For a man that supposedly wanted to cut his connections with the Big Bad Royal Family, Prince Harry still appears to be reaping the rewards of his blue-blooded lineage.

Last week, Cockburn discovered that BetterUp, the mental health company that named the Duke of Sussex as its “chief impact officer” in 2021, has been branded by people purporting to be former employees as a “psychologically unsafe place to work” on Glassdoor, a website where posters can review companies.

Posts on the site allege that the leadership “lie, play games, test/watch/spy on employees” and say the company “a...

For a man that supposedly wanted to cut his connections with the Big Bad Royal Family, Prince Harry still appears to be reaping the rewards of his blue-blooded lineage.

Last week, Cockburn discovered that BetterUp, the mental health company that named the Duke of Sussex as its “chief impact officer” in 2021, has been branded by people purporting to be former employees as a “psychologically unsafe place to work” on Glassdoor, a website where posters can review companies.

Posts on the site allege that the leadership “lie, play games, test/watch/spy on employees” and say the company “a pretty nasty underbelly.” BetterUp did not respond to a request for comment regarding the claims.

After some more digging, Cockburn learned that Harry isn’t the only royal with links to the company apparent previous employees branded a “toxic boys’ club;” the Queen’s Commonwealth Trust, presided over by the Queen herself, lists BetterUp on its page of “principal funders and supporters.”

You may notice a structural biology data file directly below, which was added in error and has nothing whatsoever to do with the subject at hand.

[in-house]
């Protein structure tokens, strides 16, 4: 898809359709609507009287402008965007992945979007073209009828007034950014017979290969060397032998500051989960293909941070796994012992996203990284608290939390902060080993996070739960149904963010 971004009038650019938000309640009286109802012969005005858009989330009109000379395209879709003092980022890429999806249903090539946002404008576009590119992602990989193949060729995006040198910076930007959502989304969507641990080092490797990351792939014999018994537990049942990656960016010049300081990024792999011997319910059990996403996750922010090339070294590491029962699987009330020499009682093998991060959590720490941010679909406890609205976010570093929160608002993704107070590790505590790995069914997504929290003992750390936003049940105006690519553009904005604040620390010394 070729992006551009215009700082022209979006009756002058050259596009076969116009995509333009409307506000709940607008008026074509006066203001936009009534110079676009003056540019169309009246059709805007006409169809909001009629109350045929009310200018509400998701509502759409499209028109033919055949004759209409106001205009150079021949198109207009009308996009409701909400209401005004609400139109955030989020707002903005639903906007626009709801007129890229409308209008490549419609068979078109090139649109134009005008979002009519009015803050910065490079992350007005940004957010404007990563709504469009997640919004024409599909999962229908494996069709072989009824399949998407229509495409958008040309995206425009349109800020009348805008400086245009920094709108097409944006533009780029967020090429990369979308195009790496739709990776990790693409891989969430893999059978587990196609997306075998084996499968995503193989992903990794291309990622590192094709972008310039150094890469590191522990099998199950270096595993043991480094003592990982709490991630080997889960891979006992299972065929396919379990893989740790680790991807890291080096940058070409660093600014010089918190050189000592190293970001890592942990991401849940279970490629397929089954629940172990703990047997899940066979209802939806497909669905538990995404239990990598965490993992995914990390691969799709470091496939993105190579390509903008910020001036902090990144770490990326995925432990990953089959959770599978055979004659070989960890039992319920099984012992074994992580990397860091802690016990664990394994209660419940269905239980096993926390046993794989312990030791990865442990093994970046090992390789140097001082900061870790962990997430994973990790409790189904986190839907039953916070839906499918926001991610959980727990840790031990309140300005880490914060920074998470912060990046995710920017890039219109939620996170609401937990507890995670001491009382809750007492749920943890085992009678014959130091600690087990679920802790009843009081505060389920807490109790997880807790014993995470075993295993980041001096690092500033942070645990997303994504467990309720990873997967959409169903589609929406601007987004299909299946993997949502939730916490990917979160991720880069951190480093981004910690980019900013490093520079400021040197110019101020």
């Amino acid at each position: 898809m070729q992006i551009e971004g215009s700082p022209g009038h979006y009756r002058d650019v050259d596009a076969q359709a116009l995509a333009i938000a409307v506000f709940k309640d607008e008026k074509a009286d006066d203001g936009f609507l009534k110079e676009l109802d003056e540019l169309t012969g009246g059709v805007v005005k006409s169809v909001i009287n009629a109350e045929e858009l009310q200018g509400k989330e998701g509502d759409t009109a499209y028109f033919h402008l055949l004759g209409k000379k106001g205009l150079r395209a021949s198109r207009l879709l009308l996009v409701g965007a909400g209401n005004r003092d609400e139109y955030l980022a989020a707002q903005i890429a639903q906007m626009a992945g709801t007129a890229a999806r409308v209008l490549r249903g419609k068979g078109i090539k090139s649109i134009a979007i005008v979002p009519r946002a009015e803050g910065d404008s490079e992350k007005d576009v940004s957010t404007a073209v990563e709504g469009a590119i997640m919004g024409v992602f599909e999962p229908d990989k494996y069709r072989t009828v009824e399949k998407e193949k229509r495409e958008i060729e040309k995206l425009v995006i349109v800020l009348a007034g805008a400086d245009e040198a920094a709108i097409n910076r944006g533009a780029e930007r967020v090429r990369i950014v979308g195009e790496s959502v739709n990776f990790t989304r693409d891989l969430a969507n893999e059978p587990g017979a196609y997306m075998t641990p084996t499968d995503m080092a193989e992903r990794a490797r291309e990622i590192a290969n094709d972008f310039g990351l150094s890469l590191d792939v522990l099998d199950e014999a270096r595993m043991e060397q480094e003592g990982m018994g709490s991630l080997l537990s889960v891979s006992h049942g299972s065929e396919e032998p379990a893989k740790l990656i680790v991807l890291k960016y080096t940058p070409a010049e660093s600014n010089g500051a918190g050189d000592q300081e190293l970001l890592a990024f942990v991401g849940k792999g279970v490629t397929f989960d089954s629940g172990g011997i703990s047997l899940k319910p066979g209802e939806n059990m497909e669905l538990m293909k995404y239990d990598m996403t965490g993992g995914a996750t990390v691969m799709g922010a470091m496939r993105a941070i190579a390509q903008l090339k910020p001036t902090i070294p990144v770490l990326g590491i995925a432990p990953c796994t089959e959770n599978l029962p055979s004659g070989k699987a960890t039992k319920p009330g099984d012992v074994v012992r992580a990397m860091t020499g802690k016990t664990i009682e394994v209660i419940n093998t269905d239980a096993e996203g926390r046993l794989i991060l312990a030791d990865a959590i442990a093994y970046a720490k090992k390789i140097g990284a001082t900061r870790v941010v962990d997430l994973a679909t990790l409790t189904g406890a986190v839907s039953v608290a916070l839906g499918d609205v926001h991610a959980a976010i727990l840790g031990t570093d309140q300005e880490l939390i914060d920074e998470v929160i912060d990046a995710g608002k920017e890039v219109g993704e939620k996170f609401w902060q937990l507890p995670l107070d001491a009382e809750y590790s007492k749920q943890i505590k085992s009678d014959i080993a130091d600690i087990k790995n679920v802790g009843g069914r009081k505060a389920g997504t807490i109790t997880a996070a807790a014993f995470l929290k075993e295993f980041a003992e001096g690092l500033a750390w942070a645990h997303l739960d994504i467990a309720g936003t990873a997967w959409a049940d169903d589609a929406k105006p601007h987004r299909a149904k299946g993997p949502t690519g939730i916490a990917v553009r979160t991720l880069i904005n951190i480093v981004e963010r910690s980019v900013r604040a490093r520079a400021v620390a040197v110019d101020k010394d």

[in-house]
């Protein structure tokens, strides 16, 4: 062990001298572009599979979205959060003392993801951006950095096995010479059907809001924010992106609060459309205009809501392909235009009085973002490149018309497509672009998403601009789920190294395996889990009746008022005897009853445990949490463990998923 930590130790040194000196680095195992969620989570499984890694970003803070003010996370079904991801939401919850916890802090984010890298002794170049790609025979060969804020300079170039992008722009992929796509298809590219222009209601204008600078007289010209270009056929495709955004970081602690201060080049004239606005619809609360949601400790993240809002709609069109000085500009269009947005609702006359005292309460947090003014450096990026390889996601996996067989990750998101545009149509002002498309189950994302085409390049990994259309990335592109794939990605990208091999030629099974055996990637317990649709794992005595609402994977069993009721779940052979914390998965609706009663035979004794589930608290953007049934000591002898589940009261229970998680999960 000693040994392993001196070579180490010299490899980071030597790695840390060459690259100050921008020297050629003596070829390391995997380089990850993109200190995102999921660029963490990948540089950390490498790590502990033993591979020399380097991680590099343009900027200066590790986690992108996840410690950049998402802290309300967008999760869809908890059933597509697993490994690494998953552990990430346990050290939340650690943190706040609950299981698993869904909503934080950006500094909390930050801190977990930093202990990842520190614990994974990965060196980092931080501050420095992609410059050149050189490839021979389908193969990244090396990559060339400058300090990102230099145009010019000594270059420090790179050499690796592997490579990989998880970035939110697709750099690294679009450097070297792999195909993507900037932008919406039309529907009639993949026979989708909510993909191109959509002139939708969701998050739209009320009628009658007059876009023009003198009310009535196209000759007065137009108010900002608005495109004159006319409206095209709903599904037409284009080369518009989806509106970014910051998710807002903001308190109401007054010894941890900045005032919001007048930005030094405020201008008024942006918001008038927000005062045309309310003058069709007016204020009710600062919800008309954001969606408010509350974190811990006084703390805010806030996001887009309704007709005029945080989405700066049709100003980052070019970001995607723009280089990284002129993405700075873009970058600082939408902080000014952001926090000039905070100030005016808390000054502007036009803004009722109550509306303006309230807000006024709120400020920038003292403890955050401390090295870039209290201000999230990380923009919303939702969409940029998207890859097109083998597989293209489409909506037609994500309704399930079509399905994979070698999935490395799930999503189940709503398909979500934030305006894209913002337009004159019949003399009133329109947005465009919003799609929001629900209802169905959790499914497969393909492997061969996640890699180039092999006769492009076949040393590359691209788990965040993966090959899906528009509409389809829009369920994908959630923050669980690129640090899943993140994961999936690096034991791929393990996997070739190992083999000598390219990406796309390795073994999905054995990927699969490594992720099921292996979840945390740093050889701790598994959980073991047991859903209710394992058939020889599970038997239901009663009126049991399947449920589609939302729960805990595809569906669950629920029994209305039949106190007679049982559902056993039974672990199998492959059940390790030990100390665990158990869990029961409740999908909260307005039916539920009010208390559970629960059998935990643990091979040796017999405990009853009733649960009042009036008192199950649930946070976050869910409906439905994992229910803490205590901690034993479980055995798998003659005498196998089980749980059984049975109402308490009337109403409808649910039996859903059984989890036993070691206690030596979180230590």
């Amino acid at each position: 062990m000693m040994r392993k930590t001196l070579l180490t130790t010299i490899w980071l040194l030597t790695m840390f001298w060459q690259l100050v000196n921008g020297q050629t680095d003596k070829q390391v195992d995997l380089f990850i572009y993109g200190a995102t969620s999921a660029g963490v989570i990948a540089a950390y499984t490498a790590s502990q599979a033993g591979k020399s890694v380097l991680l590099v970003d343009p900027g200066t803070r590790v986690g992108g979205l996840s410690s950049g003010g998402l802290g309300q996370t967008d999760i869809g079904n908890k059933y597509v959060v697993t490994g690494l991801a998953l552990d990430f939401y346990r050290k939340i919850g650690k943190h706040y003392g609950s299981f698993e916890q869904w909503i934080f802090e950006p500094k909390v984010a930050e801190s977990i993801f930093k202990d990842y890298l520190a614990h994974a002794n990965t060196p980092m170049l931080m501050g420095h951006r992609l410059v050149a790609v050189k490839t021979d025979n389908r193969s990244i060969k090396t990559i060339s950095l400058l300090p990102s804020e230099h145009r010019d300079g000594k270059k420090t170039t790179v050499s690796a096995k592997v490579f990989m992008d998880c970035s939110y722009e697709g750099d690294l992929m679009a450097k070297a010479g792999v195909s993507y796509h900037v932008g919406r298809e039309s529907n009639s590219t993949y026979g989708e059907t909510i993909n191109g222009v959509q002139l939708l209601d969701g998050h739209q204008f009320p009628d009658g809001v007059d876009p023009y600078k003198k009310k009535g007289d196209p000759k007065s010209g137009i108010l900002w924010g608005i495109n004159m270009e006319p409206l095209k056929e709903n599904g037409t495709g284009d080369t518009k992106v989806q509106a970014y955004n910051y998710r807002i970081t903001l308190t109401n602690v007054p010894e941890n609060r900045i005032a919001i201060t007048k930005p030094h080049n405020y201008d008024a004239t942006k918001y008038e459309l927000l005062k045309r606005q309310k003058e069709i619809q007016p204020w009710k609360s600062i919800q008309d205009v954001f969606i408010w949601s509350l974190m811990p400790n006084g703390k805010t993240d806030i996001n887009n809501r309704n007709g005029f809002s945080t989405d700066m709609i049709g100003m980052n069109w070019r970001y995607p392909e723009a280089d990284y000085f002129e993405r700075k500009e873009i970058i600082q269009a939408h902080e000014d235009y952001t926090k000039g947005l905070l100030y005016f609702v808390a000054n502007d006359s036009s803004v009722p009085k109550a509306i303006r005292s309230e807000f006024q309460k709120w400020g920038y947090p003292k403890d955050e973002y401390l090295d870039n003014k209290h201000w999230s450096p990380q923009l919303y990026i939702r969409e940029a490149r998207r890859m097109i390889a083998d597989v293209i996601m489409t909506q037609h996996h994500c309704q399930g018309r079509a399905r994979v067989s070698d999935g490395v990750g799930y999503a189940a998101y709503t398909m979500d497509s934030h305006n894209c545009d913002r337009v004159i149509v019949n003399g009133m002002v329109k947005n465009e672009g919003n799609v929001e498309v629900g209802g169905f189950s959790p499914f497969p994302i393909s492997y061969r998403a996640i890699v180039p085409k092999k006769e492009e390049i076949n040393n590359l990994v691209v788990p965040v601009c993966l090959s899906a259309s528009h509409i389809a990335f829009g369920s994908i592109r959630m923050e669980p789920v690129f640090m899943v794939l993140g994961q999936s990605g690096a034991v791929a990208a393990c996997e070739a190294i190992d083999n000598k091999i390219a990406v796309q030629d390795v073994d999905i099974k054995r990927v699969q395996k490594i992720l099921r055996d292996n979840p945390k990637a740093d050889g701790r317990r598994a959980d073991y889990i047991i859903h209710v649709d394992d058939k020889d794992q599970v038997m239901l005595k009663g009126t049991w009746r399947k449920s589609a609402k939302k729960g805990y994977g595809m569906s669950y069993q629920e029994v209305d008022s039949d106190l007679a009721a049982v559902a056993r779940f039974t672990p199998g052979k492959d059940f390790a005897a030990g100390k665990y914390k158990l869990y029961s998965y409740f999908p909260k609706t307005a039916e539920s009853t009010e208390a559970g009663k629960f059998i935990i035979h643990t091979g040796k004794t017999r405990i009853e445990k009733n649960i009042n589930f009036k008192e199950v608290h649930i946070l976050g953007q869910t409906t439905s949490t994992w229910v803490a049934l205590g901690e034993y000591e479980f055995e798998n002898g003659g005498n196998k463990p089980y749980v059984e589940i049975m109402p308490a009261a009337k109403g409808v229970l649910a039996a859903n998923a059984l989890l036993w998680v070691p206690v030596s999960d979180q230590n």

The trust, for which Prince Harry previously had served as patron, aims to provide “flexible funding that enables Young Leaders and their organizations to invest where it will have the best effect.” The exact terms of the arrangement — the amount of funding and number of people who will benefit from it — have not been disclosed. BetterUp did say that the initiative is part of a “’Pledge 1%’” movement, under which BetterUp donates 1 percent of its coaching to communities.”

Less surprisingly, Cockburn found that BetterUp is also listed as a partner of the Invictus Games foundation, Prince Harry’s charitable, not-for-profit organization. Upon the partnership, Harry announced that he was “honored to bring the work we do at BetterUp to Invictus and look forward to expanding the support systems that service members and veterans depend on to achieve remarkable feats.”

But given the contents of the Glassdoor posts about about the company, Cockburn wonders if the veterans involved with the Invictus Games might be better off without the involvement of a company that has been described as making staff “uncomfortable and living in fear.”

Since leaving the British royal family, Prince Harry has been more HR than HRH. Cockburn wonders what steps the prince, who is billed on BetterUp’s website as level with its founders, is taking to investigate the “impact” of the behavior alleged on Glassdoor…